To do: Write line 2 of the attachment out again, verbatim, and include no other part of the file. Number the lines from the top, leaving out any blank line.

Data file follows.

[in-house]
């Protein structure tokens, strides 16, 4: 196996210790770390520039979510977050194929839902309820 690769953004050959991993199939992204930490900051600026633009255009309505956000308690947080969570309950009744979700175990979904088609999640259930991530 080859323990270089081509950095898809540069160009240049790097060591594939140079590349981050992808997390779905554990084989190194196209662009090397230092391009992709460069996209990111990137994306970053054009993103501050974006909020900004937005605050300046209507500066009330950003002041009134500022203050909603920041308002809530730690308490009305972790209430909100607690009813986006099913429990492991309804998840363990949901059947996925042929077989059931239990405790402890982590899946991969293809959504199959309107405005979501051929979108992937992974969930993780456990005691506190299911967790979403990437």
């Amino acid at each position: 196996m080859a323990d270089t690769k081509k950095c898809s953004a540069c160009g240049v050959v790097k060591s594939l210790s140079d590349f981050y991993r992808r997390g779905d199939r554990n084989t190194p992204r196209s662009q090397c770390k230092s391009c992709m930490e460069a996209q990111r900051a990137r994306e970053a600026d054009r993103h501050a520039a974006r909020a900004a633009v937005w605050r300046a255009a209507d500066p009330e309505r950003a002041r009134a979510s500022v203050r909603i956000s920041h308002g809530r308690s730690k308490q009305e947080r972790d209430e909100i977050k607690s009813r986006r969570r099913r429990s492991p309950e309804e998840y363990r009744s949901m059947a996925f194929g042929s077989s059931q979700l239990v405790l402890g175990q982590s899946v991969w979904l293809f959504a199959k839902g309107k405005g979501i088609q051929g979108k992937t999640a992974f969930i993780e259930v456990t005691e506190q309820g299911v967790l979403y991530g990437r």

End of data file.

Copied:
């Protein structure tokens, strides 16, 4: 196996210790770390520039979510977050194929839902309820 690769953004050959991993199939992204930490900051600026633009255009309505956000308690947080969570309950009744979700175990979904088609999640259930991530 080859323990270089081509950095898809540069160009240049790097060591594939140079590349981050992808997390779905554990084989190194196209662009090397230092391009992709460069996209990111990137994306970053054009993103501050974006909020900004937005605050300046209507500066009330950003002041009134500022203050909603920041308002809530730690308490009305972790209430909100607690009813986006099913429990492991309804998840363990949901059947996925042929077989059931239990405790402890982590899946991969293809959504199959309107405005979501051929979108992937992974969930993780456990005691506190299911967790979403990437």